You may have seen your doctor because you've had benign positional vertigo. It is also called benign paroxysmal positional vertigo, or BPPV. BPPV is the most common cause of vertigo and the easiest to treat.
What to Expect
Your doctor may have treated your vertigo with the Epley maneuver. These are head movements that correct the inner ear problem that causes BPPV. It usually works quickly.
- For the rest of the day, avoid bending over.
- For several days after treatment, avoid sleeping on the side that triggers symptoms.
Most of the time, treatment will cure BPPV. Sometimes vertigo may return after a few weeks. About half the time, BPPV will come back later on. If this happens, you'll need to be treated again. Your doctor may prescribe medicines that can help relieve spinning sensations. However, these medicines often do not work well for treating vertigo.
If vertigo returns, remember that you can easily lose your balance, fall down, and hurt yourself. To help keep symptoms from getting worse and keep you safe:
- Sit down right away when you feel dizzy.
- To get up from a lying position, slowly sit up and stay seated for a few moments before standing.
- Make sure you hold on to something when standing.
- Avoid sudden movements or position changes.
- You may need a cane or other help walking when you have a vertigo attack.
- Avoid bright lights, TV, and reading during a vertigo attack. They may make symptoms worse.
- Avoid activities such as driving, operating heavy machinery, and climbing while you are having symptoms.
To keep your symptoms from getting worse, avoid the positions that trigger it. Your doctor may show you how to treat yourself at home for BPPV. A physical therapist may be able to teach you other exercises to reduce your symptoms.
Symptoms of positional vertigo can cause stress. Make healthy lifestyle choices to help you cope:
- Eat a well-balanced, healthy diet. Don't overeat.
- Exercise regularly, if possible.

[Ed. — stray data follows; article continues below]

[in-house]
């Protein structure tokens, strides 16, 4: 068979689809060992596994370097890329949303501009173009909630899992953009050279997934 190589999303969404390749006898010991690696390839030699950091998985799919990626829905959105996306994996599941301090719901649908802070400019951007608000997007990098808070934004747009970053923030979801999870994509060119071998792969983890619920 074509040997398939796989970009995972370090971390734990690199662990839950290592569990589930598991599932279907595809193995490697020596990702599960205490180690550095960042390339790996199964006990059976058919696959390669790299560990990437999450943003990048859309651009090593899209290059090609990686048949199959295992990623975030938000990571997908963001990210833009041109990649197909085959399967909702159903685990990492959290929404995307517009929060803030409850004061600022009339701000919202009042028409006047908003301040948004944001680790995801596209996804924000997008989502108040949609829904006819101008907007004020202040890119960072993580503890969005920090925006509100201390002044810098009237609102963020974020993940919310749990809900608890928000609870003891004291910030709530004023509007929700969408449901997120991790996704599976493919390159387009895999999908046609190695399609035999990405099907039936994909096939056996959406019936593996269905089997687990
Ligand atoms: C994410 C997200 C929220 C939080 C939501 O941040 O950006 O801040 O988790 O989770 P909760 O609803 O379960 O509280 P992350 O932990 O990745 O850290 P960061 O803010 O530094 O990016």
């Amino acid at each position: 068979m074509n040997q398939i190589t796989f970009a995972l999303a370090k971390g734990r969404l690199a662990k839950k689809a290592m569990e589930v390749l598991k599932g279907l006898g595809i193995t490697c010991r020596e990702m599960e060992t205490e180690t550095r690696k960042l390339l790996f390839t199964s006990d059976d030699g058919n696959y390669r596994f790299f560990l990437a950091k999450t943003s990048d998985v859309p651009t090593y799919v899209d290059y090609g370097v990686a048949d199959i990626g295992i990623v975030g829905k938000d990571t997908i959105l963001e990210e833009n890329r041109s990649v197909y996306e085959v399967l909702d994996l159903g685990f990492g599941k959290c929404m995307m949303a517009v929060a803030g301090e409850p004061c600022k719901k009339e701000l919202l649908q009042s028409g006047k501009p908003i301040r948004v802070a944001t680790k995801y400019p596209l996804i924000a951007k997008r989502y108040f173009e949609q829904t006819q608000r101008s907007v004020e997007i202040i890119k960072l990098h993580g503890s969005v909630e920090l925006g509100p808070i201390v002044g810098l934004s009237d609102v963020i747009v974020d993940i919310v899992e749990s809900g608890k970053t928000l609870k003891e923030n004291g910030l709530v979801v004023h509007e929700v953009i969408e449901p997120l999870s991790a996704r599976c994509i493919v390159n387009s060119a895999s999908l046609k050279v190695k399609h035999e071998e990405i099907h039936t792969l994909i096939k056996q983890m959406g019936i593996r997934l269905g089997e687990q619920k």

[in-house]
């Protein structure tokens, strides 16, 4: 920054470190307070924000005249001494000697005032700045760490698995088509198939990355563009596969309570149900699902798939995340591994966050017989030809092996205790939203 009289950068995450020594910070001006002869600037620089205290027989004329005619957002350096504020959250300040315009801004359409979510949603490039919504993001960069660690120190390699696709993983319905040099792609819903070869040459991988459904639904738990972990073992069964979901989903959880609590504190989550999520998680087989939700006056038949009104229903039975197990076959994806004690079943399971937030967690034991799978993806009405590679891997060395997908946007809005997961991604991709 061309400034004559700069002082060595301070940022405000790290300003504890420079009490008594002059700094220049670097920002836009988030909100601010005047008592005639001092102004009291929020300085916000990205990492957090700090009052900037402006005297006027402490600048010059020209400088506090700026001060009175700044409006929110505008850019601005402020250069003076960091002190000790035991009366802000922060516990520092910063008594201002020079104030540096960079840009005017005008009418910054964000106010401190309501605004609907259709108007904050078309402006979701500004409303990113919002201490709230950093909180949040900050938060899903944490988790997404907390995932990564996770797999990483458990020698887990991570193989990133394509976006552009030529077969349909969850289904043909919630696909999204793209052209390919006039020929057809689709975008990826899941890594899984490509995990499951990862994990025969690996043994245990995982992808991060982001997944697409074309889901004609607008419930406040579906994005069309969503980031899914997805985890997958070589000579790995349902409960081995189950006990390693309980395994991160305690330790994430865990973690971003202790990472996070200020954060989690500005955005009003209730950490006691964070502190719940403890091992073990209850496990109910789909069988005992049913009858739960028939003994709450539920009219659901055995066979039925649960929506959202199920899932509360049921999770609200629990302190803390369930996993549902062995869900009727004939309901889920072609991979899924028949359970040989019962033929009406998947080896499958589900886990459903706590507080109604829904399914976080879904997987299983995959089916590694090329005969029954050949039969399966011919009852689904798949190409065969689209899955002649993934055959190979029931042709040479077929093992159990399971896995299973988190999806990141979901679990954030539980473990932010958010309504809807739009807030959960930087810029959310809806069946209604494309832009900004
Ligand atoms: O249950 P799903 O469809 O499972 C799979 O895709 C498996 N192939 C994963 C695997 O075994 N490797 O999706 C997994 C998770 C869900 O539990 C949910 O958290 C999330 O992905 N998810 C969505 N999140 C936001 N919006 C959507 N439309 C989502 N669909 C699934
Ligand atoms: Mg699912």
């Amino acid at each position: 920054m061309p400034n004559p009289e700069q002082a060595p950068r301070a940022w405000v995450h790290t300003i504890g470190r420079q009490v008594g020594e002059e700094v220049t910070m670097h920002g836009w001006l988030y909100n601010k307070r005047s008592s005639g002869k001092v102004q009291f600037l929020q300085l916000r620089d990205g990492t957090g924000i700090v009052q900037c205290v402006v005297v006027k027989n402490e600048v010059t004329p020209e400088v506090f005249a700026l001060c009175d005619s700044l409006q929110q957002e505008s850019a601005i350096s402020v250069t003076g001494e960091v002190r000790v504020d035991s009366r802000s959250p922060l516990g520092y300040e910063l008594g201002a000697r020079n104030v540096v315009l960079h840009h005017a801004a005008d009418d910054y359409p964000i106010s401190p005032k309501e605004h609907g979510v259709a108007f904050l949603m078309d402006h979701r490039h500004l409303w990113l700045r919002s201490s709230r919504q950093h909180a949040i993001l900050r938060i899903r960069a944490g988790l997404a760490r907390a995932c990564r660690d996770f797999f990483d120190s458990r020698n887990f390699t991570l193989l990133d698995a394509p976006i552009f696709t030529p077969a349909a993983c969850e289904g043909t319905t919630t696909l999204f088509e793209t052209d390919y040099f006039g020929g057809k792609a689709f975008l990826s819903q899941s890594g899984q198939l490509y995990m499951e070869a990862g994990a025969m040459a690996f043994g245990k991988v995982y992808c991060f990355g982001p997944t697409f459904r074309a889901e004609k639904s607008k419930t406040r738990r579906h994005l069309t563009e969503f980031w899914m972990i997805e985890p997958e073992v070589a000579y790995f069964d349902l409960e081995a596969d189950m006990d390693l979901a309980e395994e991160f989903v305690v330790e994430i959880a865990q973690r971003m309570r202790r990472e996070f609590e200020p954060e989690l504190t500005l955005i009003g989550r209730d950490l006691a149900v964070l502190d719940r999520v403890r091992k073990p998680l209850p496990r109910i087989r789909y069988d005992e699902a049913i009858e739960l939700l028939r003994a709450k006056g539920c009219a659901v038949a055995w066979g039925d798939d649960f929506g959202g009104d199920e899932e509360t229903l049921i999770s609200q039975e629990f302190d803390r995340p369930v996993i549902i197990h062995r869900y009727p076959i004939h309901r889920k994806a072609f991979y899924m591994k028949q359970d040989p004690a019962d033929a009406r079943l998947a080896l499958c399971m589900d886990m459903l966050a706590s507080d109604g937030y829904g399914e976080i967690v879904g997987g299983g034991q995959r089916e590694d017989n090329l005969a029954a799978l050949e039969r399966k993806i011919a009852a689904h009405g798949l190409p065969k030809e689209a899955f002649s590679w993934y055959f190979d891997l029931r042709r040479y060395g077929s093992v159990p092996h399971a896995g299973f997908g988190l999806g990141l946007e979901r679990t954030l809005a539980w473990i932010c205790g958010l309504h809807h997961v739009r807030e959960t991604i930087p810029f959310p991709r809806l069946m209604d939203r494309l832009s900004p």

- Get enough sleep.
- Limit caffeine and alcohol.
- Learn to ease stress by using relaxation techniques, such as yoga, tai chi, or progressive muscle relaxation.
When to Call the Doctor
You should call your doctor if:
- Symptoms of vertigo return
- You have new symptoms
- Your symptoms are getting worse
- Home treatment doesn't work
Vertigo - positional - aftercare; Benign paroxysmal positional vertigo - aftercare; BPPV - aftercare
Bhattacharyya N, Baugh RF, Orvidas L, Barrs D, Bronston LJ, Cass S, et al. Clinical practice guideline: Benign paroxysmal positional vertigo. Otolaryngology - Head and Neck Surgery. 2008;139(5 Suppl 4):S47-S81. PMID: 18973840 www.ncbi.nlm.nih.gov/pubmed/18973840.
Crane BT, Schessel DA, Nedzelski J, Minor LB. Peripheral vestibular disorders. In: Cummings CW, Flint PW, Haughey BH, et al, eds. Otolaryngology: Head & Neck Surgery. 5th ed. Philadelphia, PA: Elsevier Mosby; 2010:chap 165.
Post RE, Dickerson LM. Dizziness: a diagnostic approach. Am Fam Physician. 2010;82:361-9. PMID: 20704166 www.ncbi.nlm.nih.gov/pubmed/20704166.
Update Date 5/30/2014
Updated by: Joseph V. Campellone, MD, Division of Neurology, Cooper University Hospital, Camden, NJ. Review provided by VeriMed Healthcare Network. Also reviewed by David Zieve, MD, MHA, Isla Ogilvie, PhD, and the A.D.A.M. Editorial team.